Arabeyes: Moroccan woman refused French citizenship for burqa

Jillian C. York
Global Voices

Last week a French resident was refused citizenship on the grounds that she was “insufficiently assimilated.” The woman, referred to in the Press as “Faiza M.,” is a Moroccan citizen but has lived in France since 2000 with her husband, a French citizen, and three children, all born in France.

Although most articles on the subject quickly pointed to Faiza’s wearing of the burqa (or, given that she was from Morocco, more likely of the niqaab), Thomas Kleine-Brockhoff of PostGlobal indicates that other factors, such as Faiza’s refusal to show her face even to a female officer, and her statement that voting should be for men only, were involved.

Regardless, the incident has set a precedent and has stirred up the feelings of bloggers around the world. The Angry Arab remarks briefly on the story, explaining:

Social services reports said the burqa-wearing Faiza M lived in “total submission to her male relatives”. Faiza M said she has never challenged the fundamental values of France.

The story garnered quite a few comments; one in particular reads:

As far as that niqab business, why would a person who is going to live most of her life inside of a big sack want to live in a Western country? Why?
I have no respect for anyone who would think that a woman must walk around all day in a niqab of any kind. It is a human rights abuse. Human beings need sunlight and air. I sat on a beach in Syria and watched a father and his sons frolic in the wonderful sunlight and cool water on a very hot day. On the beach, in the sand, completely covered by those monstrous niqabs, were the mother and daughters! How could any decent human being, let alone a decent father, allow only one part of his family to enjoy the beauty and the coolness of the sea? It made me physically ill to think about those poor girls and what they were learning about what it meant to be female. Why was it proper for the father and the boys to swim without shirts and in shorts? And I do not want to hear about it being ” a cultural thing” or that the woman freely chooses to live like that. If she has, she has been brainwashed. It is a disgusting abusive practice. If it is torture to hood prisoners, then it sure as hell is torture, whether willingly or unwillingly, to place yourself in a big sack and not see or feel the light of day.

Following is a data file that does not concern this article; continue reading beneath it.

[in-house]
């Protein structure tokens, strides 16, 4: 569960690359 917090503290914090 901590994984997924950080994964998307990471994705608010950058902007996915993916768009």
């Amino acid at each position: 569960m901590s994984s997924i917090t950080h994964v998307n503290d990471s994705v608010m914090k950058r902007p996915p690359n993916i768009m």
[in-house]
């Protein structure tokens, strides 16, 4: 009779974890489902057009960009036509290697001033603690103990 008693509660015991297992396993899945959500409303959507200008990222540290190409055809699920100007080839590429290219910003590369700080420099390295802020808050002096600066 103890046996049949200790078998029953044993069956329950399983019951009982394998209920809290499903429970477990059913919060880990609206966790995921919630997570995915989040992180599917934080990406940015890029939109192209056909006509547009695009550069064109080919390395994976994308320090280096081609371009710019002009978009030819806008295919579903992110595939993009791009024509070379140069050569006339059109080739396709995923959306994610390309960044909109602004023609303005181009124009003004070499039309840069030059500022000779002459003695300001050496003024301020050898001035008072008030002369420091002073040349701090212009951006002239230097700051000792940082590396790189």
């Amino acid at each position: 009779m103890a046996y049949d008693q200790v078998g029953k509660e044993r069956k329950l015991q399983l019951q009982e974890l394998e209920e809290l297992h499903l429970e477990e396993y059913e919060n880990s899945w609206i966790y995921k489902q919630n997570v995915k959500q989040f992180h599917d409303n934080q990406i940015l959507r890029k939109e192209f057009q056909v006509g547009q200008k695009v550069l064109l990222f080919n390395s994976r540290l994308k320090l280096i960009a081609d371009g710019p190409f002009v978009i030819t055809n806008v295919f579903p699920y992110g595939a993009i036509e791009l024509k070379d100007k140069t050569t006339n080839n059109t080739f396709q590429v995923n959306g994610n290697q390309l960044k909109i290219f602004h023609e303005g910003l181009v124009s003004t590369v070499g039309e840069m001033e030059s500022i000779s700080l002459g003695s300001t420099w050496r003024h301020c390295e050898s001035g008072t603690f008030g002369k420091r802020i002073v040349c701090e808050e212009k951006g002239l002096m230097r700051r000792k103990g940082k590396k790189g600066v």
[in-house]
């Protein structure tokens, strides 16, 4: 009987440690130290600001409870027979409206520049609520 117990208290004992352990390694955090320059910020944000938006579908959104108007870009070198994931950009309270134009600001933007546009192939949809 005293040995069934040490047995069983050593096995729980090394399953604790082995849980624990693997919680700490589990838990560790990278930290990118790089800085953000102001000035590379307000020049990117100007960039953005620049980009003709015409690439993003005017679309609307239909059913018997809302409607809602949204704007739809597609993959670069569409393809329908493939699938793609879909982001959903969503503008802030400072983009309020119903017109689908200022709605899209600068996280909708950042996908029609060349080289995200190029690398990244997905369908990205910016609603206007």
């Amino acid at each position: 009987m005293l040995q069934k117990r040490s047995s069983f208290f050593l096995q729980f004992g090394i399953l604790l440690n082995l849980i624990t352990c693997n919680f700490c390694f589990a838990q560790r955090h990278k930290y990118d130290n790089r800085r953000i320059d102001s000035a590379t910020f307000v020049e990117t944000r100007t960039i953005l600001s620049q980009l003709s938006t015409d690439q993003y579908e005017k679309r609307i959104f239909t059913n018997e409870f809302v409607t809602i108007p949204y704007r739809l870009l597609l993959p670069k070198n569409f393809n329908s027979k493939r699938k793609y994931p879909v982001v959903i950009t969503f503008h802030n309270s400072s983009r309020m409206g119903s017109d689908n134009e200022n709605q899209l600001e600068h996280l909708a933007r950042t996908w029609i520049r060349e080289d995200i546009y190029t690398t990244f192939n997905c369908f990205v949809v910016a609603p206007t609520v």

Internation Musing (a group blog with writers in Turkey and Greece, among other places) also had a strong opinion about the case:

Their two children have the French nationality, she not. Appeal is not possible: bravo!
But in fact she is a ticking time bomb. And that’s scary.

Nuseiba has a considerably different opinion:

This narrow interpretation I will write about in another post, however, right now, i’d like to focus on this woman who has been rejected for expressing a cultural and religious belief. I’d like to point out that I’m not much of a supporter of the burqa, because it is not sanctioned in Islam and women who do wear it do so unnecessarily. However I do support a woman’s right to wear one–whether for cultural or religious reasons.

The blogger concludes:

As I pointed out earlier, the notion of laicite, which this ruling was premised on, cannot apply in equal fashion to all citizens of France today because there are many who belong to the Islamic faith, who wear burqas, hijabs, turbans, yalmulkes etc, who have different cultural practices that cannot only be expressed in private (which is how the French understand religion to be). So what we’re seeing is a clash of values, a France imposing its normative understandings of equality and justice on individuals who see it nothing more than an unjust coercive act of the state.

Sabria Jawhar, writing for Arabisto, argues against the ruling as well, stating:

Here’s what French government representative Emmanuelle Prada-Bordenave said about Mabchour: “From her own declarations she lives an almost reclusive life, cut off from French society.
She has no idea of secularism or the right to vote. She lives in total submission to the men in her family. She appears to find that normal.”
Normal?

Excuse me. But who is Prada-Bordenave to say what is normal? Normal by Western standards? Must Mabchour completely conform in every respect to France’s cultural values to be a French citizen?
Speaking French alone is a sign of assimilation into French society. Mabchour even has a male gynecologist, a fact that most Muslim women would find extremely difficult to face. That is considerable assimilation.

I don’t know whether Mabchour is submissive. Perhaps by her own standards she has a fair and equitable marriage. I frankly think that is her business.